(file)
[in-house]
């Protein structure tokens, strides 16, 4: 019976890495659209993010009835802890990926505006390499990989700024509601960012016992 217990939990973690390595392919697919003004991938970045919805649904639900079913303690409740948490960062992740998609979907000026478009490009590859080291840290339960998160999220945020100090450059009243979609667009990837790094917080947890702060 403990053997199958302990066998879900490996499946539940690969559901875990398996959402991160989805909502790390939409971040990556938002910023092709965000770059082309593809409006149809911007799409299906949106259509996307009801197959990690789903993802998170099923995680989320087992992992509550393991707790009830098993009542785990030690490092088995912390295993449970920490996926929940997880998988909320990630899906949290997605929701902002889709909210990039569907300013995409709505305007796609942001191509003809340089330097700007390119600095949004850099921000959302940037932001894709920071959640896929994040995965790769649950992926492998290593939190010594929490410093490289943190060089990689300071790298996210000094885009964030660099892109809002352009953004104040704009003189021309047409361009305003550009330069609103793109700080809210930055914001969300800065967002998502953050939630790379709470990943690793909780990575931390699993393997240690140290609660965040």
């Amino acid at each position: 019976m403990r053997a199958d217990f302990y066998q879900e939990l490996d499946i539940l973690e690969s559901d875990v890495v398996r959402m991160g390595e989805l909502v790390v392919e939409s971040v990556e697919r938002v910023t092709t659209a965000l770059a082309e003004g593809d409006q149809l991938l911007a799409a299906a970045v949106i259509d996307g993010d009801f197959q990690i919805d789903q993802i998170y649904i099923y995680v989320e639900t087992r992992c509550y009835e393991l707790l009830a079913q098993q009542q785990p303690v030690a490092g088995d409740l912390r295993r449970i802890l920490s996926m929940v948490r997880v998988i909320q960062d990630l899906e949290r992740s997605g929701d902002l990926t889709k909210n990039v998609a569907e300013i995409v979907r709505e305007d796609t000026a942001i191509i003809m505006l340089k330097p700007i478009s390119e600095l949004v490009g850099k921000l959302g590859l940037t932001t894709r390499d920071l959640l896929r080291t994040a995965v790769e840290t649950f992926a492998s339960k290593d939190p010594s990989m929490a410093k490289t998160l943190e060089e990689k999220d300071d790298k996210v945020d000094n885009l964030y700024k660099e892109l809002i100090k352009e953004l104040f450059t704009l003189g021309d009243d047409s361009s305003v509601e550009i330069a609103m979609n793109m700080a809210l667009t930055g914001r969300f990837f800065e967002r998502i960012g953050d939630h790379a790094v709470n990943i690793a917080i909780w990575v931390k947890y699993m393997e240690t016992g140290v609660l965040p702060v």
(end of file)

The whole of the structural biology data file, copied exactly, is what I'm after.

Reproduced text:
[in-house]
């Protein structure tokens, strides 16, 4: 019976890495659209993010009835802890990926505006390499990989700024509601960012016992 217990939990973690390595392919697919003004991938970045919805649904639900079913303690409740948490960062992740998609979907000026478009490009590859080291840290339960998160999220945020100090450059009243979609667009990837790094917080947890702060 403990053997199958302990066998879900490996499946539940690969559901875990398996959402991160989805909502790390939409971040990556938002910023092709965000770059082309593809409006149809911007799409299906949106259509996307009801197959990690789903993802998170099923995680989320087992992992509550393991707790009830098993009542785990030690490092088995912390295993449970920490996926929940997880998988909320990630899906949290997605929701902002889709909210990039569907300013995409709505305007796609942001191509003809340089330097700007390119600095949004850099921000959302940037932001894709920071959640896929994040995965790769649950992926492998290593939190010594929490410093490289943190060089990689300071790298996210000094885009964030660099892109809002352009953004104040704009003189021309047409361009305003550009330069609103793109700080809210930055914001969300800065967002998502953050939630790379709470990943690793909780990575931390699993393997240690140290609660965040």
């Amino acid at each position: 019976m403990r053997a199958d217990f302990y066998q879900e939990l490996d499946i539940l973690e690969s559901d875990v890495v398996r959402m991160g390595e989805l909502v790390v392919e939409s971040v990556e697919r938002v910023t092709t659209a965000l770059a082309e003004g593809d409006q149809l991938l911007a799409a299906a970045v949106i259509d996307g993010d009801f197959q990690i919805d789903q993802i998170y649904i099923y995680v989320e639900t087992r992992c509550y009835e393991l707790l009830a079913q098993q009542q785990p303690v030690a490092g088995d409740l912390r295993r449970i802890l920490s996926m929940v948490r997880v998988i909320q960062d990630l899906e949290r992740s997605g929701d902002l990926t889709k909210n990039v998609a569907e300013i995409v979907r709505e305007d796609t000026a942001i191509i003809m505006l340089k330097p700007i478009s390119e600095l949004v490009g850099k921000l959302g590859l940037t932001t894709r390499d920071l959640l896929r080291t994040a995965v790769e840290t649950f992926a492998s339960k290593d939190p010594s990989m929490a410093k490289t998160l943190e060089e990689k999220d300071d790298k996210v945020d000094n885009l964030y700024k660099e892109l809002i100090k352009e953004l104040f450059t704009l003189g021309d009243d047409s361009s305003v509601e550009i330069a609103m979609n793109m700080a809210l667009t930055g914001r969300f990837f800065e967002r998502i960012g953050d939630h790379a790094v709470n990943i690793a917080i909780w990575v931390k947890y699993m393997e240690t016992g140290v609660l965040p702060v």